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odorless, tasteless, transparent liquid that is colorless in small amounts but exhibits a bluish tinge in large quantities. It is the most familiar and abundant liquid on earth. In solid form (ice) and liquid form it covers about 70% of the earth's surface.
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water in the solid phase; there are ten known crystal modifications of ice, as well as amorphous ice. Figure 1 shows the phase diagram of water, which indicates the temperatures and pressures at which the various modifications are stable.
The best-known modification is ice I (see Tables 1 and 2), which is the only modification found in nature. Ice is found in nature in the form of ordinary ice (continental, floating, subterranean, and other varieties), and as snow and frost. Natural ice is usually considerably purer than water, since the solubility of materials (except NH4F) in ice is exceptionally poor. Ice may contain physical impurities (solid particles, droplets of concentrated solutions, and gas bubbles). The saltiness of sea ice is due to the presence of salt crystallites and brine droplets. The total deposits of ice on earth are about 30 million cu km. There is evidence concerning the presence of ice on planets in the solar system and in comets. The main ice deposits on earth are concentrated in polar regions (mainly in Antarctica, where the thickness of the ice layer is as great as 4 km).
Because of the great abundance of water and ice on the earth’s surface, the sharp differences between certain properties of ice and of other materials are of great importance in natural processes. As a result of its lower density than water, ice forms a floating sheath on the surface of water, protecting rivers and reservoirs from freezing to the bottom. Polycrystalline ice has a hyperbolic dependence between the established rate of flow and the stress; when this relationship is approximately described by
|Table 1. Some properties of ice I|
|Note: 1 cal/(g.°C) = 4.186 kJ/(kg.°K); 1 ohm–1 . cm–1 =100 S/m; 1 dyne/cm = 10–3 N/m; 1 cal/icm-sec-°C) = 418.68 W/(m.°K); 1 poise = 10–1 N-sec/m2|
|Heat capacity, cal/(g.°C).........................||0.51 (0°C)||Decreases sharply with decreasing temperature|
|Heat of fusion, cal/g............................||79.69|
|Heat of vaporization, cal/g........................||677|
|Coefficient of thermal expansion, 1 /°C.................||9.1 × 10–5(0°C)|
|Thermal conductivity, cal/(cm.sec-°C).................||4.99 × 10–3|
|Index of refraction|
|ordinary ray ..............................||1.309 (–3°C)|
|extraordinary ray...........................||1.3104 (–3°C)|
|Specific electric conductivity, ohm –1 · cm –1 ..............||10–9 (0°C)||Apparent activation energy, 11 kcal/mole|
|Surface conductivity, ohm-1.......................||10-10 (–11°C)||Apparent activation energy, 32 kcal/mole|
|Young’s modulus, dynes/cm.......................||9 × 1010 (–5°C)||Polycrystalline ice|
|crushing ................................||Polycrystalline ice|
|Average effective viscosity, poises ...................||1014||Polycrystalline ice|
|Power index of the power law of flow .................||3|
|Activation energy during deformation and mechanical relaxation, kcal/mole ...............................||11.44–21.3||Increby 0.0361 kcal/(mole-°C) from 0° to 273.16°K|
a power equation, the power index increases with increasing stress. In addition, the rate of flow is directly proportional to the energy of activation and inversely proportional to the absolute temperature, so that ice approaches an absolutely rigid body with decreasing temperature. The average flow rate of ice at temperatures close to the melting point is 106 times higher than that of rock. Because of its fluidity, ice does not accumulate indefinitely but rather flows down from the areas of the earth’s crust in which the rate of accumulation exceeds that of melting. Because of the very high reflectivity of ice (0.45) and particularly of snow (up to 0.95), the surface covered by them—an annual average of 72 million sq km at high and medium latitudes of both hemispheres—receives 65 percent less than the normal quantity of solar energy. This is a powerful source of cooling of the earth’s surface and to a considerable degree is responsible for the latitudinal climatic zones. During the summer, solar radiation is more intense in the polar regions than in the equatorial belt, but the temperature remains low, since a significant quantity of absorbed heat is expended on the melting of ice, which has a very high latent heat of fusion.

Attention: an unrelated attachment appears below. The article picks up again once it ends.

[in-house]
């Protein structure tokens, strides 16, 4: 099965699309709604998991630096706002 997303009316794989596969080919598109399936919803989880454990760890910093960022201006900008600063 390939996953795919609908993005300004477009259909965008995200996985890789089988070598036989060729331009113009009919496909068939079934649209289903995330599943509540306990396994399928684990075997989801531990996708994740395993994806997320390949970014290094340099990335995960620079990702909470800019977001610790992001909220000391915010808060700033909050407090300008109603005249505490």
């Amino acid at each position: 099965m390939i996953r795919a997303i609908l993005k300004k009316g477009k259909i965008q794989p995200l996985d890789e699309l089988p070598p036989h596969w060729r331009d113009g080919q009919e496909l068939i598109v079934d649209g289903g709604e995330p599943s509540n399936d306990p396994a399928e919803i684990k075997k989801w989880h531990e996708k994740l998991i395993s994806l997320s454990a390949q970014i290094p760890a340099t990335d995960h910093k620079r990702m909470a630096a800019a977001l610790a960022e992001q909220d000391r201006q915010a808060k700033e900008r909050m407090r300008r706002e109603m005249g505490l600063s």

Ice II, III, and V may be preserved for long periods of time at atmospheric pressure if the temperature does not exceed — 170°C. Heating to about — 150°C transforms these modifications into cubic ice (ice Ic), which is not shown in Figure 1 because it is not known whether or not it is a stable phase. Another method for the preparation of ice Ic consists in the condensation of water vapor on a substrate cooled to — 120°C. Condensation of vapor on colder surfaces leads to the formation of amorphous ice. Both of these forms of ice may undergo spontaneous transition to the hexagonal ice I, in which case the transition rate accelerates with increasing temperature.
Ice IV is a metastable phase in the range of stability of ice V. It forms readily and may be stable if heavy water is subjected to pressure. The melting curve of ice VII has been studied for pressures up to 20 giganewtons per sq m (GN/m2), or 200,000 kilograms-force per sq cm (kgf/cm2). Ice VII melts at 400°C at this pressure. Ice VIII is a low-temperature, more highly ordered form of ice VII. Ice IX is a metastable phase generated by supercooling of ice III and is essentially a low-temperature form of it. Phenomena of supercooling and metastable equilibrium are generally very characteristic of the phases formed by water. Some lines of metastable equilibriums are shown by dotted lines in Figure 1.
The polymorphism of ice was discovered by G. Tammann (1900) and studied in detail by P. Bridgman (beginning in 1912). The phase diagram of water developed by Bridgman has been revised and amended several times since the 1960’s. Data on the structure of modifications of ice, as well as some of the properties of the modifications, are given in Tables 3 and 4.